I was fortunate enough to have Brenda Higgins on board, who is the best salesperson in the market. She was a member of the Sage Supply team and stayed on with us during the acquisition. Higgins played a critical role in understanding the market and was instrumental in pointing us in the right direction. The population, income and demographics all pointed to the design of a very practical showroom with a strong emphasis on aging-in-place product. She described the market as traditional with the bulk of work being renovations of older homes and suggested items such as multi-piece shower units and traditional-style cabinets to reflect this need.


In with the New
We partnered with our preferred vendors to create a 3,500 sq.-ft. showroom, which boasts more than 12 tub shower displays, several handicap-accessible showers and a wide range of cabinet options for the bath and kitchen. Only four faucet lines are displayed, which was a change from our usual eight or more. We felt we could make a bigger impact by tailoring our product mix to the individual market rather than displaying items unlikely to sell in the area. Because 3,500 square feet can fill up fast, we wanted to make every inch count.

Allison Lorelli, business development manager for our showrooms, assisted in the overall layout and design. She has a new and unique role at APR and works outside the showroom developing relationships with other kitchen and bath shops, builders and contractors to drive business to our showrooms.


Challenges and Solutions
Although the work was to be a complete gut, there were challenges to the layout. Unlike the previous floor plan, we wanted to have clear sight lines from one end of the showroom to the other, creating a feeling of abundance and spaciousness. Lorelli emphasized the need for planned “empty areas” for freestanding displays and towers.

In our other showrooms, lack of clear and open floor space can become a real challenge. More vendors are producing and shipping merchandising and display vignettes that are self-contained – including their message and marketing – and we struggle to fit these in when too much of our showroom is permanently designed. Knowing this and wanting to be able to update frequently in the future with little investment, our layout had an open concept. We were very thoughtful in where we would build permanent walls and exactly what we would display there. It was also critical that our customers could see our offerings easily and understand what we we’re all about.


“Making sure our showrooms look and act like an extension of our customers’ business is important to us,” said Lorelli. “We had to make it simple, cost effective and yet still show product that gets people excited to buy.”

Early on, we decided to improve upon what Sage Supply started; they only had bathroom products. We added kitchens in the design, with a mid-price-point cabinet line. We are also adding tile and some lighting to provide our customers with a one-stop shop, and our other showrooms already embrace this approach.

“We don’t want a builder to send clients to three showrooms,” said Lorelli. “If we are making the investment, let’s save the customer time, money and energy and offer the complete package.”


Easy Access
Another concern was adding handicap accessibility to the showroom. When we purchased the company, it was virtually impossible to have wheelchair access to the showroom, as the main entrance is located at the top of a large hill with no nearby parking. If we are going to display aging-in-place product, we have to allow everyone a chance to visit the showroom, so we are adding new parking outside the showroom entrance. However, winter in Johnson City is quickly approaching, stalling this part of the construction until next year.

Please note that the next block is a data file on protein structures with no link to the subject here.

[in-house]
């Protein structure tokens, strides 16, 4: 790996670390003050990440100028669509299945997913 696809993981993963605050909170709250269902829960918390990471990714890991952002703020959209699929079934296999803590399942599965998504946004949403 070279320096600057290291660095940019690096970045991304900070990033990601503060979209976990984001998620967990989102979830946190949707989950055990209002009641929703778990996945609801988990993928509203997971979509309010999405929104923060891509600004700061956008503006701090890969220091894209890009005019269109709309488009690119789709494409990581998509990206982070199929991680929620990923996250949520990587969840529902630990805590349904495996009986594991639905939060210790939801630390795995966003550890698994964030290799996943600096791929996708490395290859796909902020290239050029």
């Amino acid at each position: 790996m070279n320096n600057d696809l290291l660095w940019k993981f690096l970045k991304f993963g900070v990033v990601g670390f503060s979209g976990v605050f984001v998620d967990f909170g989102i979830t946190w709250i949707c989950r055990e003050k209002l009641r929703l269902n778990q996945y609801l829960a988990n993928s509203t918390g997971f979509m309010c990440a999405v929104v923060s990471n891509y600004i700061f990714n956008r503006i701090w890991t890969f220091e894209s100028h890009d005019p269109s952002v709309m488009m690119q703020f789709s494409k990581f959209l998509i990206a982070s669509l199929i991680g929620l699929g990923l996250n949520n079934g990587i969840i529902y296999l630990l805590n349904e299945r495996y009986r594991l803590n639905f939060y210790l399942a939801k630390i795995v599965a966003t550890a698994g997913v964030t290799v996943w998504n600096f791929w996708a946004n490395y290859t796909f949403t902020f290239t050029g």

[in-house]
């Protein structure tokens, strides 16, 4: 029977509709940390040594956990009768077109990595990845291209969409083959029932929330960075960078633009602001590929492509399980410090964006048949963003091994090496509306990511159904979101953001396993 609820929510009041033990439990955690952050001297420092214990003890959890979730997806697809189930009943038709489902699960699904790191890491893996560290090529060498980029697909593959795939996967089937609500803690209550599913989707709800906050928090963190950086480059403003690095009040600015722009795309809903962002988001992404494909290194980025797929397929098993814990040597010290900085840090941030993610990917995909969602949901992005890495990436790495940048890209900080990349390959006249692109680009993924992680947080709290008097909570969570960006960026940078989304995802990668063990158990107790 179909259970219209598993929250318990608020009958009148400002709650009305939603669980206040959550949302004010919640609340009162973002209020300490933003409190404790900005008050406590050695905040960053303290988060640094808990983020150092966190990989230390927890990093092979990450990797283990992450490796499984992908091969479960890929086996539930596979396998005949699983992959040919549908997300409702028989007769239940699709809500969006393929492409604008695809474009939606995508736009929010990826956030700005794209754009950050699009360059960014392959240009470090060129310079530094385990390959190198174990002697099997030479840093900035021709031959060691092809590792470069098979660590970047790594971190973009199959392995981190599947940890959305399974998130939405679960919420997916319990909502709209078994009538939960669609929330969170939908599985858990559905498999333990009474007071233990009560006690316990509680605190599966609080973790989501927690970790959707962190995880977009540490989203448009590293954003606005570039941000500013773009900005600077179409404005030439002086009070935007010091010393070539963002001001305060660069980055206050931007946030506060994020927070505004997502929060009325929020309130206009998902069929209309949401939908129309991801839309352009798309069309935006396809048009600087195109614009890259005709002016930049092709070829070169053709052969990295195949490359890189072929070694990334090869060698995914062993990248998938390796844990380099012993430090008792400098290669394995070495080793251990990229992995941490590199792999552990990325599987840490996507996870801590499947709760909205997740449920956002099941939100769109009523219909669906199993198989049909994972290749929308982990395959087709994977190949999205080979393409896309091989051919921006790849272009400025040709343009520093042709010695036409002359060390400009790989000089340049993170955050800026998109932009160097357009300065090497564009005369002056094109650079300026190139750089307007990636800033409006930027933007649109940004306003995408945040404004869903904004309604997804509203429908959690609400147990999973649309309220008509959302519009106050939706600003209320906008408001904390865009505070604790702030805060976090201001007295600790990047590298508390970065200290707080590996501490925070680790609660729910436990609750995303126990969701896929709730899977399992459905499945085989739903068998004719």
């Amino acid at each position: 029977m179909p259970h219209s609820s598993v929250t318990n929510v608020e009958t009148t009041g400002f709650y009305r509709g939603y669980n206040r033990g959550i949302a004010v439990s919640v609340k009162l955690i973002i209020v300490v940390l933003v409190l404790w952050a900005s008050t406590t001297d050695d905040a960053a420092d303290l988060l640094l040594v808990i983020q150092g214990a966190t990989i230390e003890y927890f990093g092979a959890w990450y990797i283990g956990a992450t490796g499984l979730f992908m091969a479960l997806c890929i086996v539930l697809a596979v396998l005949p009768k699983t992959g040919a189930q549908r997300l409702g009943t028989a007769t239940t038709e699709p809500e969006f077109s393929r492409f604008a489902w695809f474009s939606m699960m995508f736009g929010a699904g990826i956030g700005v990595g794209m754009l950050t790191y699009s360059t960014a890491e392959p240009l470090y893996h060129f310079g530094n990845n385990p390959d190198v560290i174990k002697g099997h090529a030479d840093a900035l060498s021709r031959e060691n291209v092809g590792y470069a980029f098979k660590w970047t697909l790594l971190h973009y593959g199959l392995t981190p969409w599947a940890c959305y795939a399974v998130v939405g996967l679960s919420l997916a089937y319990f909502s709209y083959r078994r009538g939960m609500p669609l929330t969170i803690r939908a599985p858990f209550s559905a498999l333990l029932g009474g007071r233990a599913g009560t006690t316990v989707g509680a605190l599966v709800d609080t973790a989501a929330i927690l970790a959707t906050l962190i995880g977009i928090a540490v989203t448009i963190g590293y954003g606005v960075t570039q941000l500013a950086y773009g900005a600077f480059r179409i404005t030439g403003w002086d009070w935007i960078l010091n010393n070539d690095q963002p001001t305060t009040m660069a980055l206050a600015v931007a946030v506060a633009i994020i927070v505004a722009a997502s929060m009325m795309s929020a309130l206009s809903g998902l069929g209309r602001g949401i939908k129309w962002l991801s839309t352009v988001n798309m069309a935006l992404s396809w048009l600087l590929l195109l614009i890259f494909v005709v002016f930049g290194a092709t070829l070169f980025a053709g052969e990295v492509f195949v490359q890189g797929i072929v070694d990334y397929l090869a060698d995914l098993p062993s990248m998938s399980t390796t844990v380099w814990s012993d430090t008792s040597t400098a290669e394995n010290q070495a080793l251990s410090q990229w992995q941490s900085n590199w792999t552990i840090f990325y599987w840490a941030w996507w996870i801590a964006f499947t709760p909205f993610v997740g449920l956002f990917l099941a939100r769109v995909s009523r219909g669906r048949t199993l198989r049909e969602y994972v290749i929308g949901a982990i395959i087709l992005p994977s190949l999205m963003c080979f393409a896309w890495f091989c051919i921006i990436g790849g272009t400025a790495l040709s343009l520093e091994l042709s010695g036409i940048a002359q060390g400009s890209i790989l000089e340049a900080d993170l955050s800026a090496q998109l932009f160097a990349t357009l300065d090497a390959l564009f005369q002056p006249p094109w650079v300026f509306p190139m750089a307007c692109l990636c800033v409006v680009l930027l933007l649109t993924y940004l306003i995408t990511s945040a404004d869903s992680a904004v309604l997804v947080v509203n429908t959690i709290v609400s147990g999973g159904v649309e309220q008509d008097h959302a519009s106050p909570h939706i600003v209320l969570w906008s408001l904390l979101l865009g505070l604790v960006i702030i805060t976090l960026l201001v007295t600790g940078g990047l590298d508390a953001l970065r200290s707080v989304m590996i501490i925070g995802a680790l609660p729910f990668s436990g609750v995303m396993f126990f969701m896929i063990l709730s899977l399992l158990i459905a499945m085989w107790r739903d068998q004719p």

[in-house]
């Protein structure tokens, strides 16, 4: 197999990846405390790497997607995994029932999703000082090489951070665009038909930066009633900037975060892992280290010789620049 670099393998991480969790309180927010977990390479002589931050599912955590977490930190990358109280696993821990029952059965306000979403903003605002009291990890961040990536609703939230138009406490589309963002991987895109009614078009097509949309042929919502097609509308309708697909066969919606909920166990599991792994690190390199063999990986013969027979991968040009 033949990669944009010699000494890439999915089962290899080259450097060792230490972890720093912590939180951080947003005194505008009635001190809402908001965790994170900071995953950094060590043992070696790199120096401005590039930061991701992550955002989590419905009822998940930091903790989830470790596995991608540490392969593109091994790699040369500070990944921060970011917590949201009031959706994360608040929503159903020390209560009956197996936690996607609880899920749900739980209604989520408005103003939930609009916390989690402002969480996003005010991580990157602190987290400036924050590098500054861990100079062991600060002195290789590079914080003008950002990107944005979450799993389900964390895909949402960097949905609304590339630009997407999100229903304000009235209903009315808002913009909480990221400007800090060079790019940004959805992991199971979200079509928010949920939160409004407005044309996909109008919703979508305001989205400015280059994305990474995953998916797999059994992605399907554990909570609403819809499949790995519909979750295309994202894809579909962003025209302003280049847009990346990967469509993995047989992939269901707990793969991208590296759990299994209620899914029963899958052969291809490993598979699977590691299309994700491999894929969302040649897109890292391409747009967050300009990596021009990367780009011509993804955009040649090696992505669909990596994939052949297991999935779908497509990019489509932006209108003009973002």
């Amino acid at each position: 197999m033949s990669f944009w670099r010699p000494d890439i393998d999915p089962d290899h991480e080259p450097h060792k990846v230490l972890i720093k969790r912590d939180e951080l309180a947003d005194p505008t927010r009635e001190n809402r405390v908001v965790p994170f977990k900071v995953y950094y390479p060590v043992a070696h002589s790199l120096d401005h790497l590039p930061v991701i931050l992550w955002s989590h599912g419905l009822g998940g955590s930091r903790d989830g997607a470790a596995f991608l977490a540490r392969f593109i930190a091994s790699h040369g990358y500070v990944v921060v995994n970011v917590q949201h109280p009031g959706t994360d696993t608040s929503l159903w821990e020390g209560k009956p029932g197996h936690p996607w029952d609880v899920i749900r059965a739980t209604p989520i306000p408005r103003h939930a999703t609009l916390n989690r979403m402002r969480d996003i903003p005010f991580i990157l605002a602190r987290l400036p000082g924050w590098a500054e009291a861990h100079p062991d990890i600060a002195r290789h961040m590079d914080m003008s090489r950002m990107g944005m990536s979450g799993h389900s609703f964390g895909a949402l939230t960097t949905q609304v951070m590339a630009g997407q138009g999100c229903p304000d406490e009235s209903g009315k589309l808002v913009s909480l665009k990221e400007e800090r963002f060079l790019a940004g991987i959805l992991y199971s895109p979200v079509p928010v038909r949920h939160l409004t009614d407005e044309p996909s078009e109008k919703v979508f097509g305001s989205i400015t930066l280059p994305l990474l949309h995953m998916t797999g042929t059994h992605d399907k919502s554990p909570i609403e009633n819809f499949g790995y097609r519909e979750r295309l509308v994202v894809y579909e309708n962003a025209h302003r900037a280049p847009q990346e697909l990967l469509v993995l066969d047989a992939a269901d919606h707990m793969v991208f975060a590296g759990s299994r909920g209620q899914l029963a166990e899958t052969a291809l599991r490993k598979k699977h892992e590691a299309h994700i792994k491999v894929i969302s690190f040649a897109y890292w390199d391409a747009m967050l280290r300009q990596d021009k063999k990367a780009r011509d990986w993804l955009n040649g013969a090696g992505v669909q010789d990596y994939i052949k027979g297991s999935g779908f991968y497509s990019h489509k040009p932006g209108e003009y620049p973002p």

It’s all in the Displays
When working on the design, we were concerned about the total cost but knew that with plumbing products, working displays are critical. We had to ensure that our customers could see water moving through our product to allow them the opportunity to experience and evaluate their purchase. We opted to install working “wet rooms” with multiple showerheads, handhelds and body sprays in each. The working displays are inside two of our largest and popular shower layouts – one a popular Terestone custom shower with a large bench and the other the Aquabrass “Aquazone” shower/tub combination. We installed beautiful Roda frameless shower doors to finish off the space. Utilizing actual shower layouts in creating these wet areas maximized our selling opportunity.


Hits and Highlights
Another interesting design highlight of this location is the use of dyed and polished concrete floors. We selected a dark charcoal color – polished to a rich luster. Concrete gives the showroom a cohesive base by utilizing it for the entire floor, but because the material has natural cracking and variation in color, the floor is dynamic and interesting. We expect it to be relatively maintenance free, and staining is no longer an issue. It is also handicapped accessible; it is firm underfoot, easy to roll on and has no transition points – eliminating tipping hazards.


We also painted the entire showroom a vibrant aqua, which gives the showroom a cohesive look and allows the displays to stand out. Having one color allows the mind to focus on the product and avoids overloading customers with too much visual “noise.” It will also make it easy to change vignettes in the future; if we want to take something out that is funky and modern and put something completely traditional in its space, we don’t have to try to match the wall color or repaint.


Part of the Community

Throughout this process, we got to work with many Johnson City locals, including Testa Plumbing and Kraig Brigham contracting. When accessorizing the showroom, Brenda was able to display some gorgeous original artwork by her daughter. We are running promotions with our new neighbors, Olum’s, and a local radio station. We hope to be able to continue to work with local companies and become a fixture in the Johnson City community.

The showroom is now complete, and we are simply thrilled with the results. It was a long, hard process, but we succeeded at our goals and maintained our original budget. Reviews have been overwhelmingly positive; customers are delighted by our product selection, service and expertise. This showroom was designed with our growth and the future in mind; we designed an extra work area for future staff.

– Jeff MacDowell is vice president of marketing and emerging markets for APR Supply Company. Allison Lorelli, business development manager for the company’s showrooms, also contributed to this post.